Pastoral Ponderings—Solitude or loneliness? SEP 21
I don’t do a lot of social media—too much negativity in the virtual realm. It’s one of many intentional choices I make to focus on thriving rather than just passing through (and it makes it easier to live Philippians 4:8, encouraging us to focus on the Good Stuff!). But one of the few blogish things I regularly follow is on church leadership from Carey Nieuwhof. In today’s post, he pointed out “Solitude is a gift from God. Loneliness is a tool of the enemy. Leaders, you’re only as lonely as you choose to be.”
He also talks in today’s post that though it’s never been harder to lead churches, that with all the loneliness, divisiveness and broken community in these days of the COVID crisis, “the church has never been more important.” Combine those observations with a bit of Army wisdom that Soldiers live by, that EVERY Soldier is a leader, perhaps we have a growing thought to share here.
A lot of times people look to the pastor and a few others to be “church leaders,” which is certainly true in a sense. But we are also children of The Reformation which began more than 500 years ago, based largely on “the priesthood of all believers,” the assertion that every follower of Jesus is also a leader for Jesus. So when Nieuwhof points out to leaders that “you’re only as lonely as you choose to be,” he’s talking to all of us.
When a lot of the fallout from the COVID crisis is how it has been eroding relationships and community, falling into a sense of loneliness is too easy, almost as if it is a natural, unavoidable thing when our human contact is limited. But it’s also a choice because of how we choose to respond. Karol and I were making deliveries for her church last week, and at one stop where the family was outside, Karol had a long conversation with Nicole (outside with proper social distance!) while I reconnected and had a long conversation with Travis. This morning I had a face-to-face (without getting too close) with my neighbor across the street when we were both heading out to work (marveling that we’re already getting FROST!). I sometimes have a visit with folks out on the street walking their dogs, and when we go to a restaurant (ONLY with patios!), we often connect with the servers and ask how we can pray for them.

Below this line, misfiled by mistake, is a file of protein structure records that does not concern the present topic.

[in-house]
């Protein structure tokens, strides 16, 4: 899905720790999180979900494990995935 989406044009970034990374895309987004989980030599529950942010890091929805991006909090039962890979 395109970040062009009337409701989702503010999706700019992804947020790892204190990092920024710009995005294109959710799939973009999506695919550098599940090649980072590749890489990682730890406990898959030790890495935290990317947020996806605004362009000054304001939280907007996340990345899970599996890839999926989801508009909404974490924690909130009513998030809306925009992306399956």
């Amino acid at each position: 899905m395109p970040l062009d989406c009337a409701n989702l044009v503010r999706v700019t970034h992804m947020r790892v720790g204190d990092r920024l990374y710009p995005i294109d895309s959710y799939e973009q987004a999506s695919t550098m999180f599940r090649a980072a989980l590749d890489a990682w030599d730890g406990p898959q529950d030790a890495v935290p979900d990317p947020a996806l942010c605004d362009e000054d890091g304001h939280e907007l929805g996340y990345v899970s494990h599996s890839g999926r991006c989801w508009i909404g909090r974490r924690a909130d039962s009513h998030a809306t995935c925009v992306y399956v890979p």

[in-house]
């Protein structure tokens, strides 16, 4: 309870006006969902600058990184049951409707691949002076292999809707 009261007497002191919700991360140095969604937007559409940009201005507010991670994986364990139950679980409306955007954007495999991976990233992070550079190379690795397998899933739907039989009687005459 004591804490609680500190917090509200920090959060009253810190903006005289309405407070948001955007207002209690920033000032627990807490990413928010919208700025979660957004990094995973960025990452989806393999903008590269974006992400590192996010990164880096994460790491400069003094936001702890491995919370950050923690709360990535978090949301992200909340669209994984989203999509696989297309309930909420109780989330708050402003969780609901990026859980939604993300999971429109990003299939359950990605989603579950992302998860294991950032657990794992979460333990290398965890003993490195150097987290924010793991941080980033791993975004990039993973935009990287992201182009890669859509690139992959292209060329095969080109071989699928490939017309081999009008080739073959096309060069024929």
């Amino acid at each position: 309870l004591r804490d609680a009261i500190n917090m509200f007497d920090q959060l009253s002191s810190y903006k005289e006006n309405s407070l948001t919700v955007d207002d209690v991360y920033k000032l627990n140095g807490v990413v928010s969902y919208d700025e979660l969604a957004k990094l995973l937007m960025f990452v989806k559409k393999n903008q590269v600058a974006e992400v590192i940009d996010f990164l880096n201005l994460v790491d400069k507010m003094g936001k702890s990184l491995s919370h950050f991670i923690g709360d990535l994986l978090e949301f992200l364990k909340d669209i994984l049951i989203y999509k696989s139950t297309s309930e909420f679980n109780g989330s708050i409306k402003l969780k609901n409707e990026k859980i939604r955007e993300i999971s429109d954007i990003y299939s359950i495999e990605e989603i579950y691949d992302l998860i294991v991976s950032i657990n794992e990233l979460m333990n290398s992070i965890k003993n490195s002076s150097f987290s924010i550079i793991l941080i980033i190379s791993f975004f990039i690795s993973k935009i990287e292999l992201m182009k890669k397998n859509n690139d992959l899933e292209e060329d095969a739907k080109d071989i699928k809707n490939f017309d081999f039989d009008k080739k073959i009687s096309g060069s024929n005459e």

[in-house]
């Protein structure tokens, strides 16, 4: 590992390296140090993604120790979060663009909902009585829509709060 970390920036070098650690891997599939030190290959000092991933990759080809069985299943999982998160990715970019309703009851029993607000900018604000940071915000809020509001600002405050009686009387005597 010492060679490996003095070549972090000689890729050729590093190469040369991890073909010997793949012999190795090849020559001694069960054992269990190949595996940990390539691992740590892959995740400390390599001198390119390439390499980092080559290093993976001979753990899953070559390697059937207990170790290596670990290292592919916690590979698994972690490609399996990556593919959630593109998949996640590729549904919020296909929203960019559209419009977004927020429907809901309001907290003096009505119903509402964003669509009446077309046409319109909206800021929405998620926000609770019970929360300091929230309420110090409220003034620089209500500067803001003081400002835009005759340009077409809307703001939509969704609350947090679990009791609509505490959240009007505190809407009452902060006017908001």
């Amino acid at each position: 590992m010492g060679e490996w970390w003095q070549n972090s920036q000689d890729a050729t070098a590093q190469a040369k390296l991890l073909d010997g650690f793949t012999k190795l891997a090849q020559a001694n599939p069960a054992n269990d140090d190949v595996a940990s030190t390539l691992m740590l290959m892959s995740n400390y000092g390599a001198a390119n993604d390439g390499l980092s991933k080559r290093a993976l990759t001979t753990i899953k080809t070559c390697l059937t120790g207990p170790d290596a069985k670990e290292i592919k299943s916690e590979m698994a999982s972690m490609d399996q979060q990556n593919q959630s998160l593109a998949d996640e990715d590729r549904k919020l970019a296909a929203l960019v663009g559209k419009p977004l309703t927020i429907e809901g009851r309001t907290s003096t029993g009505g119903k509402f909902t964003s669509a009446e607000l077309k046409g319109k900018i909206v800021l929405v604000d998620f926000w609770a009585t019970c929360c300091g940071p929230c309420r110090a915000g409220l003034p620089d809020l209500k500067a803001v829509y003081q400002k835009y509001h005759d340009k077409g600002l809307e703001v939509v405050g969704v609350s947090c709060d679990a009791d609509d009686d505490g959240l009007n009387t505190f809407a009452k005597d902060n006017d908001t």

Now of course we all have our comfort levels, but even praying for someone and sending them a personal card or note in the mail is a way to connect and build relationships and community. After all, while God created snails, earthworms, bears, gophers, spiders, and so many other critters to function well on their own, that’s not how God created the human animal. The yearning for connection and relationship God instilled into the human heart, is God’s sneaky strategy to keep us seeking Him. St. Augustine described this reality so well centuries ago: “Lord, You have made us for yourself, so that our hearts are restless until they find their rest in you.”
Sure, it’s harder to build relationships and community now than before COVID. But Jesus never said anything about making our lives EASIER—more like “take up your cross and follow…” But as with Esther in the OT book that bears her name, “perhaps you were made… for just such a time as this” (Esther 4: 14)
Keep getting creative in being a blessing!
Link to the whole post if you’re interested: